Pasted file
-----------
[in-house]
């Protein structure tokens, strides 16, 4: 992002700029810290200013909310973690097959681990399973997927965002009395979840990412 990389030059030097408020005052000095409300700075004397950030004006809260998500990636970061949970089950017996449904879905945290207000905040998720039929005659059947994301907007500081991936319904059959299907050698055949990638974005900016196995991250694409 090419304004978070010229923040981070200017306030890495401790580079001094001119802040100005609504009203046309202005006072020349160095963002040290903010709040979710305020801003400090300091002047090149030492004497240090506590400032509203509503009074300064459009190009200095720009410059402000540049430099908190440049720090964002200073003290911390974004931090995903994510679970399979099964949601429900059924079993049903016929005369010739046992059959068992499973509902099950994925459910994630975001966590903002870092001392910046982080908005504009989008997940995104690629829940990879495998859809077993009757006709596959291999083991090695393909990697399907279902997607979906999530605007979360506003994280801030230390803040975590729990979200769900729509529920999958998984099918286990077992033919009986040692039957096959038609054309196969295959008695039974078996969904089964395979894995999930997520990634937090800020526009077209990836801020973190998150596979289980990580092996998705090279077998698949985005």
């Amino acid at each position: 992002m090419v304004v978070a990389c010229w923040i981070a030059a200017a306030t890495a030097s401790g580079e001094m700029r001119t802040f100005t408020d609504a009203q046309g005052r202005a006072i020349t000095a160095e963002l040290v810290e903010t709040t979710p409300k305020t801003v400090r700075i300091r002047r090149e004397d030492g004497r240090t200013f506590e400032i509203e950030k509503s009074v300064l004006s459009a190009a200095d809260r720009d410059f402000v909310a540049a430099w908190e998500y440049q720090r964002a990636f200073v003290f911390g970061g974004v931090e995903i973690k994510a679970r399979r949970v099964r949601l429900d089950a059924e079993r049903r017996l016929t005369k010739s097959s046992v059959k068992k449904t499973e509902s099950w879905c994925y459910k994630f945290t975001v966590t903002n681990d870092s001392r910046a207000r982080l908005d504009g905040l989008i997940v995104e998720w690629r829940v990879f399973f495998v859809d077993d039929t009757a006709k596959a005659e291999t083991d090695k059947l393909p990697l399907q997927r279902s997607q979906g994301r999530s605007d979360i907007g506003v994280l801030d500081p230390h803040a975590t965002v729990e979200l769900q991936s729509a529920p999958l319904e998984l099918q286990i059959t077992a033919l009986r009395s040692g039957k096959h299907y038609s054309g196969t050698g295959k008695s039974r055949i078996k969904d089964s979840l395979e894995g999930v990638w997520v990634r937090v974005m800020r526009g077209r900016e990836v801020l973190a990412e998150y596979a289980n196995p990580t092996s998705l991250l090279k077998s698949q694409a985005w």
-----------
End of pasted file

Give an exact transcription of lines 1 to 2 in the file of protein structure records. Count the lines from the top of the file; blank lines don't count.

[in-house]
């Protein structure tokens, strides 16, 4: 992002700029810290200013909310973690097959681990399973997927965002009395979840990412 990389030059030097408020005052000095409300700075004397950030004006809260998500990636970061949970089950017996449904879905945290207000905040998720039929005659059947994301907007500081991936319904059959299907050698055949990638974005900016196995991250694409 090419304004978070010229923040981070200017306030890495401790580079001094001119802040100005609504009203046309202005006072020349160095963002040290903010709040979710305020801003400090300091002047090149030492004497240090506590400032509203509503009074300064459009190009200095720009410059402000540049430099908190440049720090964002200073003290911390974004931090995903994510679970399979099964949601429900059924079993049903016929005369010739046992059959068992499973509902099950994925459910994630975001966590903002870092001392910046982080908005504009989008997940995104690629829940990879495998859809077993009757006709596959291999083991090695393909990697399907279902997607979906999530605007979360506003994280801030230390803040975590729990979200769900729509529920999958998984099918286990077992033919009986040692039957096959038609054309196969295959008695039974078996969904089964395979894995999930997520990634937090800020526009077209990836801020973190998150596979289980990580092996998705090279077998698949985005």